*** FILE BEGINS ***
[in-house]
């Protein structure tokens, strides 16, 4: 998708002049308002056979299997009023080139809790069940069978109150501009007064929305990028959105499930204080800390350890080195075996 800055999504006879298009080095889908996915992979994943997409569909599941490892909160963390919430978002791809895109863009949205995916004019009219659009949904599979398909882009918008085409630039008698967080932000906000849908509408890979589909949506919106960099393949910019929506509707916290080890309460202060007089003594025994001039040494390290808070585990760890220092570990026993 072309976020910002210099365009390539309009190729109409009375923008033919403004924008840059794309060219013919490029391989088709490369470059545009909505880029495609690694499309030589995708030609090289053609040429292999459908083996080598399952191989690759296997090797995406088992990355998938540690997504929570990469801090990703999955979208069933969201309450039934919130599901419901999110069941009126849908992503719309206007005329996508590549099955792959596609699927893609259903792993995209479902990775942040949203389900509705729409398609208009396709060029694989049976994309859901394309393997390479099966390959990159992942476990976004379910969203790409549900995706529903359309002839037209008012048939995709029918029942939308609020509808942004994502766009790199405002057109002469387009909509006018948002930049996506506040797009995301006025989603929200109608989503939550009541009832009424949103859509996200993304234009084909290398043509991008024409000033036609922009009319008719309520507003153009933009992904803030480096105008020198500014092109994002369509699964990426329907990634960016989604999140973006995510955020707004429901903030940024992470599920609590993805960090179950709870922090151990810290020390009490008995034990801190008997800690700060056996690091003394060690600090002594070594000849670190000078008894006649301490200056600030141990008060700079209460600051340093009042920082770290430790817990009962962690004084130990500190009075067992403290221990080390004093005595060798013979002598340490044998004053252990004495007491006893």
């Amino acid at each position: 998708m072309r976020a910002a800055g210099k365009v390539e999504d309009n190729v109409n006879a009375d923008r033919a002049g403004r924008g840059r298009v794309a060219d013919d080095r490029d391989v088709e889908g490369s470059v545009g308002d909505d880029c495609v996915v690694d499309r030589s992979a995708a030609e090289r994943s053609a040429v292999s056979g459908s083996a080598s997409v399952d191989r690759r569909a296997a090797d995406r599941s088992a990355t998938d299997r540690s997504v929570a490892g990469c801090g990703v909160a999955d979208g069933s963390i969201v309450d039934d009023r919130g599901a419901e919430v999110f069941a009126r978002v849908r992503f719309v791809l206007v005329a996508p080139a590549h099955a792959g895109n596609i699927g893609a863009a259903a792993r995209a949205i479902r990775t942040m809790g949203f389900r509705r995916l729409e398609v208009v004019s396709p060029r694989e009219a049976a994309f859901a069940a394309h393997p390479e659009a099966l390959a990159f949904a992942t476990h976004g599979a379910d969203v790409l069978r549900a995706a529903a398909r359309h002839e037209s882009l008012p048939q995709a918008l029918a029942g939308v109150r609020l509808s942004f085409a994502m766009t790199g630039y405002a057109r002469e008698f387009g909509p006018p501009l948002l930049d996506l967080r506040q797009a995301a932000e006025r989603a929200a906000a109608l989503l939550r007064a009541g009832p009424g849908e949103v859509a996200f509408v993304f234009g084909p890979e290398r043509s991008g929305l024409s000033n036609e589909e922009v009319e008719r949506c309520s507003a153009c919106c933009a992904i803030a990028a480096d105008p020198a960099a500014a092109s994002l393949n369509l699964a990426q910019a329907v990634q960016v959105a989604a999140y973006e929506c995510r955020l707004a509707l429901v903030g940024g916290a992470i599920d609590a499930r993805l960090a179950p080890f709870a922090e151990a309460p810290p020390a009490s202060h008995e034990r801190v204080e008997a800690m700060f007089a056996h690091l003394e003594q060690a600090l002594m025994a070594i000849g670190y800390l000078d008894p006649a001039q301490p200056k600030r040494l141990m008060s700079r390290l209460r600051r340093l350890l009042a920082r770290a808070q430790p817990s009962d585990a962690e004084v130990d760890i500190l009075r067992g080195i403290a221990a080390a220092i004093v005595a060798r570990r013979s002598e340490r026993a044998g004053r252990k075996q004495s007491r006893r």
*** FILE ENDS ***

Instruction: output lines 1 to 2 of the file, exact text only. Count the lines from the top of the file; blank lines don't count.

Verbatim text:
[in-house]
């Protein structure tokens, strides 16, 4: 998708002049308002056979299997009023080139809790069940069978109150501009007064929305990028959105499930204080800390350890080195075996 800055999504006879298009080095889908996915992979994943997409569909599941490892909160963390919430978002791809895109863009949205995916004019009219659009949904599979398909882009918008085409630039008698967080932000906000849908509408890979589909949506919106960099393949910019929506509707916290080890309460202060007089003594025994001039040494390290808070585990760890220092570990026993 072309976020910002210099365009390539309009190729109409009375923008033919403004924008840059794309060219013919490029391989088709490369470059545009909505880029495609690694499309030589995708030609090289053609040429292999459908083996080598399952191989690759296997090797995406088992990355998938540690997504929570990469801090990703999955979208069933969201309450039934919130599901419901999110069941009126849908992503719309206007005329996508590549099955792959596609699927893609259903792993995209479902990775942040949203389900509705729409398609208009396709060029694989049976994309859901394309393997390479099966390959990159992942476990976004379910969203790409549900995706529903359309002839037209008012048939995709029918029942939308609020509808942004994502766009790199405002057109002469387009909509006018948002930049996506506040797009995301006025989603929200109608989503939550009541009832009424949103859509996200993304234009084909290398043509991008024409000033036609922009009319008719309520507003153009933009992904803030480096105008020198500014092109994002369509699964990426329907990634960016989604999140973006995510955020707004429901903030940024992470599920609590993805960090179950709870922090151990810290020390009490008995034990801190008997800690700060056996690091003394060690600090002594070594000849670190000078008894006649301490200056600030141990008060700079209460600051340093009042920082770290430790817990009962962690004084130990500190009075067992403290221990080390004093005595060798013979002598340490044998004053252990004495007491006893």